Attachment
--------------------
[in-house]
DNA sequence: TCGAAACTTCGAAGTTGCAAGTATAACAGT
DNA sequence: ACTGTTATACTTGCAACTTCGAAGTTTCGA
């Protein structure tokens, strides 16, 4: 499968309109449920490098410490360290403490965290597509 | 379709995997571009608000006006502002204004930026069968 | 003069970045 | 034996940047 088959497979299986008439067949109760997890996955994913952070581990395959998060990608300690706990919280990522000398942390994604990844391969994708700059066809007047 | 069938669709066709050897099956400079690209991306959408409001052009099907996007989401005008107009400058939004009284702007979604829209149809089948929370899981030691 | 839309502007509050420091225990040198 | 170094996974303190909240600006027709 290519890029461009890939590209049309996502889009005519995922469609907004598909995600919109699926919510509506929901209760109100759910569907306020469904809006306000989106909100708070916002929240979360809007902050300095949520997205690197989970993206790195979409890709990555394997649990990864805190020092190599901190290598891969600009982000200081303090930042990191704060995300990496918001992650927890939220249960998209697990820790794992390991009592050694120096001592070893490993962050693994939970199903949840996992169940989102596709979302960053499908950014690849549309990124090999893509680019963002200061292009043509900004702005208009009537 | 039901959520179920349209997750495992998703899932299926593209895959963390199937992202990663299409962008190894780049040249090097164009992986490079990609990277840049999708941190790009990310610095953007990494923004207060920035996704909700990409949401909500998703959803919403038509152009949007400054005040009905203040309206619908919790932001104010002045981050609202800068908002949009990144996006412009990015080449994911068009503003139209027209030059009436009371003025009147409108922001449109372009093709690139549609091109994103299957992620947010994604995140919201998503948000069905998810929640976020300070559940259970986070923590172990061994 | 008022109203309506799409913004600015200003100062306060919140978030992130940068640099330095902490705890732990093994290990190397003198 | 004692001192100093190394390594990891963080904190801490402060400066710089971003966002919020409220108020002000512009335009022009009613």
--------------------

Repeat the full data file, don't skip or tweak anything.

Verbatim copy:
[in-house]
DNA sequence: TCGAAACTTCGAAGTTGCAAGTATAACAGT
DNA sequence: ACTGTTATACTTGCAACTTCGAAGTTTCGA
């Protein structure tokens, strides 16, 4: 499968309109449920490098410490360290403490965290597509 | 379709995997571009608000006006502002204004930026069968 | 003069970045 | 034996940047 088959497979299986008439067949109760997890996955994913952070581990395959998060990608300690706990919280990522000398942390994604990844391969994708700059066809007047 | 069938669709066709050897099956400079690209991306959408409001052009099907996007989401005008107009400058939004009284702007979604829209149809089948929370899981030691 | 839309502007509050420091225990040198 | 170094996974303190909240600006027709 290519890029461009890939590209049309996502889009005519995922469609907004598909995600919109699926919510509506929901209760109100759910569907306020469904809006306000989106909100708070916002929240979360809007902050300095949520997205690197989970993206790195979409890709990555394997649990990864805190020092190599901190290598891969600009982000200081303090930042990191704060995300990496918001992650927890939220249960998209697990820790794992390991009592050694120096001592070893490993962050693994939970199903949840996992169940989102596709979302960053499908950014690849549309990124090999893509680019963002200061292009043509900004702005208009009537 | 039901959520179920349209997750495992998703899932299926593209895959963390199937992202990663299409962008190894780049040249090097164009992986490079990609990277840049999708941190790009990310610095953007990494923004207060920035996704909700990409949401909500998703959803919403038509152009949007400054005040009905203040309206619908919790932001104010002045981050609202800068908002949009990144996006412009990015080449994911068009503003139209027209030059009436009371003025009147409108922001449109372009093709690139549609091109994103299957992620947010994604995140919201998503948000069905998810929640976020300070559940259970986070923590172990061994 | 008022109203309506799409913004600015200003100062306060919140978030992130940068640099330095902490705890732990093994290990190397003198 | 004692001192100093190394390594990891963080904190801490402060400066710089971003966002919020409220108020002000512009335009022009009613």